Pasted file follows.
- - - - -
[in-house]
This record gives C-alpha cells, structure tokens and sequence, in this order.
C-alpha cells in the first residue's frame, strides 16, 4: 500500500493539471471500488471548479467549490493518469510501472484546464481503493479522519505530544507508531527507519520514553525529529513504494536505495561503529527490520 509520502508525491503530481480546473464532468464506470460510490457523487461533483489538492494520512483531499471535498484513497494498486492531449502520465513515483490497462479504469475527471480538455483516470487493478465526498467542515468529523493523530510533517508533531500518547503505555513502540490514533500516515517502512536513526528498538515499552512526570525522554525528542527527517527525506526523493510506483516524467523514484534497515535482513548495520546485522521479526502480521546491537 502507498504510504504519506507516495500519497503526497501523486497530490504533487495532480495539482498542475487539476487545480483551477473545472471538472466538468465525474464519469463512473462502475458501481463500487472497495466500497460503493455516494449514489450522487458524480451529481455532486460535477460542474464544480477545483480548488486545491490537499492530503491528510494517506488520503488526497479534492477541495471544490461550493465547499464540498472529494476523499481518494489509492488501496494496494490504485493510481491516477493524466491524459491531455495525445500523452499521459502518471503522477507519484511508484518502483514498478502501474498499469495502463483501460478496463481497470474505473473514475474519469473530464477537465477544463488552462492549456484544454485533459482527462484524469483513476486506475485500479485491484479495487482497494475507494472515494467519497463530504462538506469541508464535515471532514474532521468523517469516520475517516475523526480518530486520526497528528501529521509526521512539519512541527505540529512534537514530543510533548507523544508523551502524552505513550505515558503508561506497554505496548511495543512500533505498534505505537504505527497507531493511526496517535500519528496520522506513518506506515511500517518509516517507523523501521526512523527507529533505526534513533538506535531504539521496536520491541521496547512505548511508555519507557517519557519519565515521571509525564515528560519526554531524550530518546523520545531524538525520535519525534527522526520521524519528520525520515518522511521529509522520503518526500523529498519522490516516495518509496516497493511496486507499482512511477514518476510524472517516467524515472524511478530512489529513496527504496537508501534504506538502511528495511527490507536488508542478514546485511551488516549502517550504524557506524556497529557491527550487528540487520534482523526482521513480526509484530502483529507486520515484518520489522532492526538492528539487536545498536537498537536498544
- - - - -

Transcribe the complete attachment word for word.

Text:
[in-house]
This record gives C-alpha cells, structure tokens and sequence, in this order.
C-alpha cells in the first residue's frame, strides 16, 4: 500500500493539471471500488471548479467549490493518469510501472484546464481503493479522519505530544507508531527507519520514553525529529513504494536505495561503529527490520 509520502508525491503530481480546473464532468464506470460510490457523487461533483489538492494520512483531499471535498484513497494498486492531449502520465513515483490497462479504469475527471480538455483516470487493478465526498467542515468529523493523530510533517508533531500518547503505555513502540490514533500516515517502512536513526528498538515499552512526570525522554525528542527527517527525506526523493510506483516524467523514484534497515535482513548495520546485522521479526502480521546491537 502507498504510504504519506507516495500519497503526497501523486497530490504533487495532480495539482498542475487539476487545480483551477473545472471538472466538468465525474464519469463512473462502475458501481463500487472497495466500497460503493455516494449514489450522487458524480451529481455532486460535477460542474464544480477545483480548488486545491490537499492530503491528510494517506488520503488526497479534492477541495471544490461550493465547499464540498472529494476523499481518494489509492488501496494496494490504485493510481491516477493524466491524459491531455495525445500523452499521459502518471503522477507519484511508484518502483514498478502501474498499469495502463483501460478496463481497470474505473473514475474519469473530464477537465477544463488552462492549456484544454485533459482527462484524469483513476486506475485500479485491484479495487482497494475507494472515494467519497463530504462538506469541508464535515471532514474532521468523517469516520475517516475523526480518530486520526497528528501529521509526521512539519512541527505540529512534537514530543510533548507523544508523551502524552505513550505515558503508561506497554505496548511495543512500533505498534505505537504505527497507531493511526496517535500519528496520522506513518506506515511500517518509516517507523523501521526512523527507529533505526534513533538506535531504539521496536520491541521496547512505548511508555519507557517519557519519565515521571509525564515528560519526554531524550530518546523520545531524538525520535519525534527522526520521524519528520525520515518522511521529509522520503518526500523529498519522490516516495518509496516497493511496486507499482512511477514518476510524472517516467524515472524511478530512489529513496527504496537508501534504506538502511528495511527490507536488508542478514546485511551488516549502517550504524557506524556497529557491527550487528540487520534482523526482521513480526509484530502483529507486520515484518520489522532492526538492528539487536545498536537498537536498544